Apple Watch Game Changer, Music Expected At WWDC
Apple Watch owners may no longer be as tied to their iPhones, thanks to a new application kit the tech giant is expected to unveil during its Worldwide Developers Conference next week.
The kit will help developers make applications for the smart watch, including games and other programs, that will be native to the device and have greater access to its sensors, Apple operations chief Jeff Williams confirmed during a recent conference.
A major drawback of the Apple Watch is that it must be within Bluetooth range of an iPhone or on a Wi-Fi network to maintain a wireless signal, so the new kit “is a huge deal,” says Ramon Llamas, a research manager with the International Data Corporation’s wearables and mobile phones team.
The goal of the watch is to present people with simple notifications in a way that’s more convenient than accessing their phones, but the kit could help open the door to complex apps for the watch that aren’t even available on the iPhone, he says.
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“If it’s an app that is going to bring in data, you will need your phone, but this kit will open up the chance for new kinds of standalone apps like games,” Llamas says. “I would love to see a golf swing app. Through the magic of sensors it could tell me how my swing comes together; if it’s good or bad.”
The developer conference, which focuses on new software rather than hardware like phones, will likely also debut the latest version of Apple’s operating system – iOS 9 – which will also streamline application maintenance, says John Jackson, vice president of mobility research at IDC.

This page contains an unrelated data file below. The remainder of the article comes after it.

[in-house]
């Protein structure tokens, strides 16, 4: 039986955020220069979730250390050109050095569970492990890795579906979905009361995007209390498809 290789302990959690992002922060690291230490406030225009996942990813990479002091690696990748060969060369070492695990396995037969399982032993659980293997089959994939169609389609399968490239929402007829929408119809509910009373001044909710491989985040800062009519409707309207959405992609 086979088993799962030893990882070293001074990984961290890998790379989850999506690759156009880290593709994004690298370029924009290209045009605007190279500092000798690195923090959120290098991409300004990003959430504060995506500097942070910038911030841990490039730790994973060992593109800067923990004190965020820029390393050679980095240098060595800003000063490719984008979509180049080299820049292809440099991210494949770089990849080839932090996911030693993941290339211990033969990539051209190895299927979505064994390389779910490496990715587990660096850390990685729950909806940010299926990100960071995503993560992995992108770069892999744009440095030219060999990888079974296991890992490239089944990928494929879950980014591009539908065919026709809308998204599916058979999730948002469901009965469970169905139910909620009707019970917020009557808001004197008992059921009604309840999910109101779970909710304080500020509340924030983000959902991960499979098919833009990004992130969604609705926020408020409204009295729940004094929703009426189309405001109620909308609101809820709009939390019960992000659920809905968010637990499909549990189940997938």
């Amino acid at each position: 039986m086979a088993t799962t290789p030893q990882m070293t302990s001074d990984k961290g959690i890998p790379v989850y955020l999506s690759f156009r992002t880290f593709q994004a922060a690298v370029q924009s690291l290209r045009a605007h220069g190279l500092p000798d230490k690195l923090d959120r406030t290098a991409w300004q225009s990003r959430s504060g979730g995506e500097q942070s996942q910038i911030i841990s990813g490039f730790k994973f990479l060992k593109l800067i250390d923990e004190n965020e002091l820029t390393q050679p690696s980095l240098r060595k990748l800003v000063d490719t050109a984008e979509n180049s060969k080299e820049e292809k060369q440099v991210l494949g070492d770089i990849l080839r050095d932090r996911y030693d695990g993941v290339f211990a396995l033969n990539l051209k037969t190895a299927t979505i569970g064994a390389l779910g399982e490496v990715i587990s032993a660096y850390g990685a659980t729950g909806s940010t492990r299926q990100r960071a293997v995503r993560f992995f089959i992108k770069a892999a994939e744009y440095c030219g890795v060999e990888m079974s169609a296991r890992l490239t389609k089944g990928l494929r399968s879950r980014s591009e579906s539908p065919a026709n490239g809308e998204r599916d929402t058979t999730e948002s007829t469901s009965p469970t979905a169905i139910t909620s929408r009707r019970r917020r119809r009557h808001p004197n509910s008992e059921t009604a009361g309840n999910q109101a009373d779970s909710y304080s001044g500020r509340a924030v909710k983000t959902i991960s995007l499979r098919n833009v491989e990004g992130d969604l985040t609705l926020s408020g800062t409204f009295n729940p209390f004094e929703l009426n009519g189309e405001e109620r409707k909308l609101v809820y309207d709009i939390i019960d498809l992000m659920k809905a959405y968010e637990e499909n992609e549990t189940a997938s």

Apple is still facing delays, however, with its plans to announce its new streaming music service, which is expected to cost users $10 per month. The tech giant is still negotiating contracts for song rights with record labels, which are jockeying for Apple to pay 60 percent of its monthly subscription rate – slightly more than the 55 percent Spotify pays the labels from its $9.99 monthly fee, Bloomberg reports.
Apple will still likely unveil the new service on Monday with a preview of what is available so far, but the success of the service will depend on what music will be available for free, Llamas says. Spotify, for instance, offers music on demand for free along with the paid subscription that allows people to skip advertisements.
When searching for online music, 81 percent of U.S. Internet users said the most important factor was whether songs were free or inexpensive, according to a 2014 study by Wells Fargo and Pandora.
“I’m a bit skeptical why people would people want to pay $10 per month, given that there are other services offering music for free,” Llamas says. “People like things with the Apple brand, however.”
The conference will likely not feature any announcements about Apple TV, since negotiations over a contract to provide online video to the company’s set top box are ongoing, Bloomberg reports. The tech giant is in talks with broadcasters including ABC, CBS and Fox to provide a Web video service that aims to offer 25 channels, according to reports.
Apple has repeatedly mentioned health and smart home applications during its recent public announcements, so it will likely showcase new updates on those features for developers, Jackson says. Retailers have been slow to adopt the company’s mobile payment system, Apple Pay, so the company is less likely to showcase updates to that feature, he adds.
“Health had the limelight with the watch launch, so look for a show of momentum behind home and auto, specifically with new features and partner announcements,” he says. “I expect that they will not say anything terribly substantive about Apple Pay as the adoption rates look like a slow burn.”